A Writer’s Belated Tribute to FIREFLY

I have recently, finally, mercifully learned why people loved Firefly so much.  I am a longtime fan of Buffy and Angel, and I think that Joss Whedon is a genius.  But somehow I missed the beginning of the series, and by the time it found its way onto my radar as something I should have been watching, it had been cancelled.

On the recommendation of so many friends I lost count, I got around to watching it with my wife on Netflix.  And wow.  Just.  Wow.  I’ve also been re-watching all seven seasons of Buffy.  (Who has two thumbs and owns the deluxe box-set?  This guy.)  And I am convinced that an author can learn pretty much everything he or she needs to know about storytelling from the oeuvre of Mr. Whedon.

The Whedon Lessons:  Make your characters quirky, give them tons of backstory and personality, and then stand back and allow them to grow and develop as they need to.  Create worlds that are fairly simple in concept, but are filled with details that will provide fodder for stories for as long as you need them to.  Find plot lines that will surprise and ultimately satisfy your audience. Begin each episode with a kick-ass opening sequence.  Use humor to offset the horrors to which you subject your characters, and also to keep your viewers/readers off-balance as they move from one plot point to the next.  Make your dialogue natural-sounding and witty, and use it to simultaneously advance your narrative and deepen your character development.  Never allow your pacing to flag.  And most of all, imbue everything you do with all the passion you can muster.

Obviously, these storytelling principles are not really unique to Joss.  In fact, many of the qualities that distinguish Whedon’s work can also be found in the work of another of my creative heroes:  Aaron Sorkin, who brought us not only The West Wing (my favorite television show of all time and another box-set that I own) but also The Social Network, A Few Good Men, Sports Night, and several other movies and shows.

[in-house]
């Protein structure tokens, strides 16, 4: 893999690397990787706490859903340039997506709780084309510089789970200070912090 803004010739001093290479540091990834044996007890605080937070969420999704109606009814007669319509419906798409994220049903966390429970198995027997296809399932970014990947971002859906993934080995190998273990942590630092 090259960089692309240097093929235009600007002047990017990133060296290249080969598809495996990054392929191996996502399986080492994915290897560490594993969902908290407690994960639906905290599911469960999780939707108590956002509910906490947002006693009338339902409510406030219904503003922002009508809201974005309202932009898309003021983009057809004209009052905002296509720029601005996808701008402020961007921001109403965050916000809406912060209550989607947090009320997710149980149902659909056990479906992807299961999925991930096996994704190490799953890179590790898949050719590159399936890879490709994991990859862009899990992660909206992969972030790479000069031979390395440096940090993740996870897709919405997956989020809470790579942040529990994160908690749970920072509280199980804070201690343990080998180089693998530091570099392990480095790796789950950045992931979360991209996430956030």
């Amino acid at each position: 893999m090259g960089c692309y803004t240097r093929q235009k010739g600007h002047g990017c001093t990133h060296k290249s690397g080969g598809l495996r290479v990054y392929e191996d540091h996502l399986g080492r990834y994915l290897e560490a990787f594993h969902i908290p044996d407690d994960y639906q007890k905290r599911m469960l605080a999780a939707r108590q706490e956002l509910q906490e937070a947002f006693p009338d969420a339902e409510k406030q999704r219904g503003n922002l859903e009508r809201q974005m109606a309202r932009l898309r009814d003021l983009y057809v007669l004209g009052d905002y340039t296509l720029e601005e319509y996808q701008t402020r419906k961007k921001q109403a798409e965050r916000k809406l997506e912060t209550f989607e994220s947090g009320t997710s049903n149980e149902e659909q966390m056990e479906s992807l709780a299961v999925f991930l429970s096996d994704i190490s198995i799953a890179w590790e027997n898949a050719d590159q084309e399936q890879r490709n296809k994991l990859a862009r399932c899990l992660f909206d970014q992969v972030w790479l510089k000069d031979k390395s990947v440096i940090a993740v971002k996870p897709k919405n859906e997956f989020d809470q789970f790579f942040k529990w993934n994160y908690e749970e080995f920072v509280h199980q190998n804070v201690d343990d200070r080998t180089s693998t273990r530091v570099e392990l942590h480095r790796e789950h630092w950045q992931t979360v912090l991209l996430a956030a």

The fact is that the elements of good storytelling are fairly simple and they are shared by a broad array of novels and short stories, movies and television shows.

Let’s look at Firefly again — the episode “Out of Gas” in particular.  The show opens with Mal dropping to the floor of the cargo bay, critically, perhaps fatally, wounded.  We’re five seconds in, and already Whedon has grabbed us by the throat.  We’re hooked.  Then we go back in time and start to piece together the events that led us to Mal’s collapse, at times gripping the armrests on our chairs, at other times laughing aloud.  We learn how Serenity’s crew came to be together, just as we learn how the ship came to be adrift, and how Mal was wounded.  In a way, it’s the sort of “here’s-where-we-all-come-from” episode that some directors might choose as the series pilot.  But Joss waited, knowing that it would all be more interesting and more powerful for Firefly’s fans if he waited until the series had established some basic ground rules.

I have a friend who is also a writer who at tax time writes off the expense of her cable bill, her Netflix account, and her DVD purchases (not to mention all of her book purchases — but I do that, too).  When I first heard that she did this, I thought it was pretty amusing not to mention gutsy.  The more I think about it, though, the more I see the logic in her accounting.  The fact is, watching the work of Joss Whedon has taught me a great deal about storytelling and worldbuilding.  Listening to Aaron Sorkin’s dialogue has made my own character interactions better.  Reading the books of my friends, which I do quite a bit these days, has helped me work through issues in my books.

We learn from the masters.  We learn from each other.  There is a reason why Monet, Renoir, Manet and other Impressionists hung out together.  There is a reason why Hemingway, Fitzgerald, and their friends among the world’s literary illuminati joined forces in Paris in the 1920s.  Art begets art.  Yes, I have seen every episode of Buffy, and yes, I intend to watch all of them again.  There are nuggets of creative wisdom in those shows, waiting to be mined.  Plus, the show rocks.  Same with Firefly.  While I have to return these disks to Netflix after I watch them, I will be buying the collected series soon enough.  And I will study those, too.

David B. Coe

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There are 10 comments. Get the RSS feed for comments on this entry.

  1. 1. carmen webster buxton

    I really, really wish they had given his show more time! I missed it in “real time,” too. Thank god for DVDs.